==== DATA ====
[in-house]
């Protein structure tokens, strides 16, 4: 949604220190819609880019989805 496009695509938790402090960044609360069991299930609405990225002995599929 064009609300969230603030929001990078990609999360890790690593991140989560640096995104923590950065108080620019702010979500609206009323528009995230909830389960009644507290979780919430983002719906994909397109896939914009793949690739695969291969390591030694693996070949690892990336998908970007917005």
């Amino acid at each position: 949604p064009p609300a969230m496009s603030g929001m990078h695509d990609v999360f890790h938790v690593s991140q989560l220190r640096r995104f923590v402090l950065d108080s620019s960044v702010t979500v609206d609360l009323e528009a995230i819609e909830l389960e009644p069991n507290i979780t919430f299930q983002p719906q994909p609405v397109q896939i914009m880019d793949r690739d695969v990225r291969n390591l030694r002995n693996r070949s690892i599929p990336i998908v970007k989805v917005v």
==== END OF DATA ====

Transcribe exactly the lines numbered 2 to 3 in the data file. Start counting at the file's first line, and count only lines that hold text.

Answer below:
């Protein structure tokens, strides 16, 4: 949604220190819609880019989805 496009695509938790402090960044609360069991299930609405990225002995599929 064009609300969230603030929001990078990609999360890790690593991140989560640096995104923590950065108080620019702010979500609206009323528009995230909830389960009644507290979780919430983002719906994909397109896939914009793949690739695969291969390591030694693996070949690892990336998908970007917005």
């Amino acid at each position: 949604p064009p609300a969230m496009s603030g929001m990078h695509d990609v999360f890790h938790v690593s991140q989560l220190r640096r995104f923590v402090l950065d108080s620019s960044v702010t979500v609206d609360l009323e528009a995230i819609e909830l389960e009644p069991n507290i979780t919430f299930q983002p719906q994909p609405v397109q896939i914009m880019d793949r690739d695969v990225r291969n390591l030694r002995n693996r070949s690892i599929p990336i998908v970007k989805v917005v």